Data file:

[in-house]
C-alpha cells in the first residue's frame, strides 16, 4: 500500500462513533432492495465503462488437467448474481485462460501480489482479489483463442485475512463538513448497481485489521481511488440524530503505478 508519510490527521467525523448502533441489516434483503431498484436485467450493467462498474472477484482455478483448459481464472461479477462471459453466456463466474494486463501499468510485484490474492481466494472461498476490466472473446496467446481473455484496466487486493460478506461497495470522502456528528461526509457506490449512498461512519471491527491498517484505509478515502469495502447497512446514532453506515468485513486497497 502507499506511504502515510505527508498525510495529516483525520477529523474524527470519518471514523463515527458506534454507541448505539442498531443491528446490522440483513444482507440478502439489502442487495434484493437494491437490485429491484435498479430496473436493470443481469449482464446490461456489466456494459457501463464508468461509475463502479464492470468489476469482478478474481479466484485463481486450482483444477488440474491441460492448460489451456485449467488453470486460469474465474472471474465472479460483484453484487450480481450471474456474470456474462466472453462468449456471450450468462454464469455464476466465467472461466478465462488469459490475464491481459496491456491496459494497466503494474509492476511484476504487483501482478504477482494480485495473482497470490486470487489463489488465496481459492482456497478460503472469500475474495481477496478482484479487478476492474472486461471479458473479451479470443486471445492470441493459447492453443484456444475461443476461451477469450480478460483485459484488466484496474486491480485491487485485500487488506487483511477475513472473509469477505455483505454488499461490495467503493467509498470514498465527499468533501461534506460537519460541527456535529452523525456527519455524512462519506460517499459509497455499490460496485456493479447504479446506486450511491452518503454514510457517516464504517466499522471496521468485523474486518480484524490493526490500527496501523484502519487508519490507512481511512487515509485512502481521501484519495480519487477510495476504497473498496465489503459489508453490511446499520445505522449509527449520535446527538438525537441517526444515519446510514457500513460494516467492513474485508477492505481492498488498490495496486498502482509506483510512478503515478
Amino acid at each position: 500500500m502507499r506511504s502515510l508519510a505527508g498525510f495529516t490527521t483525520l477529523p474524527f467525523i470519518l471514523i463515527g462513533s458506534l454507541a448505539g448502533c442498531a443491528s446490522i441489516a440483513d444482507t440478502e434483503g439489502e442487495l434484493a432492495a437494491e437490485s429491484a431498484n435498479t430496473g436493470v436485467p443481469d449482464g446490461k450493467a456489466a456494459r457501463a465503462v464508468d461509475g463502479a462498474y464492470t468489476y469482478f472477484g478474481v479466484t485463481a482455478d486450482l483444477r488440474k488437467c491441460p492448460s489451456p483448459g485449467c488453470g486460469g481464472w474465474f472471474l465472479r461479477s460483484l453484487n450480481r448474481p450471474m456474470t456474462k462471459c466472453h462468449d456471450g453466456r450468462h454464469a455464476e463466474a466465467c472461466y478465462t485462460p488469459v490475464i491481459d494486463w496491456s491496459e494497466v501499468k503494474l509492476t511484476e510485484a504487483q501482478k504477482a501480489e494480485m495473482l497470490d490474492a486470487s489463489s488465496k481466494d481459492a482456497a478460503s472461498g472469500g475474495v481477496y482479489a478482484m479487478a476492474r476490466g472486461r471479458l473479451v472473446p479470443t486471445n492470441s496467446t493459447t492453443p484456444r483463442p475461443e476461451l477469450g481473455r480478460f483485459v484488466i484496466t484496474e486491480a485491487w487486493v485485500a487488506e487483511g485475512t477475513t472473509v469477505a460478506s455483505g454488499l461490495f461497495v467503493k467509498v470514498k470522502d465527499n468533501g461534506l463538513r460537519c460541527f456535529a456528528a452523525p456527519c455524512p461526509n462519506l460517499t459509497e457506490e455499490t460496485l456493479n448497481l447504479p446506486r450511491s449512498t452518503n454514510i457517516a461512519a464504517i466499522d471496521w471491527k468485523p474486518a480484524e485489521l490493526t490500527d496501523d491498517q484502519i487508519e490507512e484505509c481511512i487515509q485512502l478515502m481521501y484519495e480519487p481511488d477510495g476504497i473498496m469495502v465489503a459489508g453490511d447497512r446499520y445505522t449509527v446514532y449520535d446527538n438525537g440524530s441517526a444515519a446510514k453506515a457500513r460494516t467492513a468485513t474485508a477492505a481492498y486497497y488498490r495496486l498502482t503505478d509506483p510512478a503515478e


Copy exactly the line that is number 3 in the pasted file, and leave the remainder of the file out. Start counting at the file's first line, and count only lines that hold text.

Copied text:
Amino acid at each position: 500500500m502507499r506511504s502515510l508519510a505527508g498525510f495529516t490527521t483525520l477529523p474524527f467525523i470519518l471514523i463515527g462513533s458506534l454507541a448505539g448502533c442498531a443491528s446490522i441489516a440483513d444482507t440478502e434483503g439489502e442487495l434484493a432492495a437494491e437490485s429491484a431498484n435498479t430496473g436493470v436485467p443481469d449482464g446490461k450493467a456489466a456494459r457501463a465503462v464508468d461509475g463502479a462498474y464492470t468489476y469482478f472477484g478474481v479466484t485463481a482455478d486450482l483444477r488440474k488437467c491441460p492448460s489451456p483448459g485449467c488453470g486460469g481464472w474465474f472471474l465472479r461479477s460483484l453484487n450480481r448474481p450471474m456474470t456474462k462471459c466472453h462468449d456471450g453466456r450468462h454464469a455464476e463466474a466465467c472461466y478465462t485462460p488469459v490475464i491481459d494486463w496491456s491496459e494497466v501499468k503494474l509492476t511484476e510485484a504487483q501482478k504477482a501480489e494480485m495473482l497470490d490474492a486470487s489463489s488465496k481466494d481459492a482456497a478460503s472461498g472469500g475474495v481477496y482479489a478482484m479487478a476492474r476490466g472486461r471479458l473479451v472473446p479470443t486471445n492470441s496467446t493459447t492453443p484456444r483463442p475461443e476461451l477469450g481473455r480478460f483485459v484488466i484496466t484496474e486491480a485491487w487486493v485485500a487488506e487483511g485475512t477475513t472473509v469477505a460478506s455483505g454488499l461490495f461497495v467503493k467509498v470514498k470522502d465527499n468533501g461534506l463538513r460537519c460541527f456535529a456528528a452523525p456527519c455524512p461526509n462519506l460517499t459509497e457506490e455499490t460496485l456493479n448497481l447504479p446506486r450511491s449512498t452518503n454514510i457517516a461512519a464504517i466499522d471496521w471491527k468485523p474486518a480484524e485489521l490493526t490500527d496501523d491498517q484502519i487508519e490507512e484505509c481511512i487515509q485512502l478515502m481521501y484519495e480519487p481511488d477510495g476504497i473498496m469495502v465489503a459489508g453490511d447497512r446499520y445505522t449509527v446514532y449520535d446527538n438525537g440524530s441517526a444515519a446510514k453506515a457500513r460494516t467492513a468485513t474485508a477492505a481492498y486497497y488498490r495496486l498502482t503505478d509506483p510512478a503515478e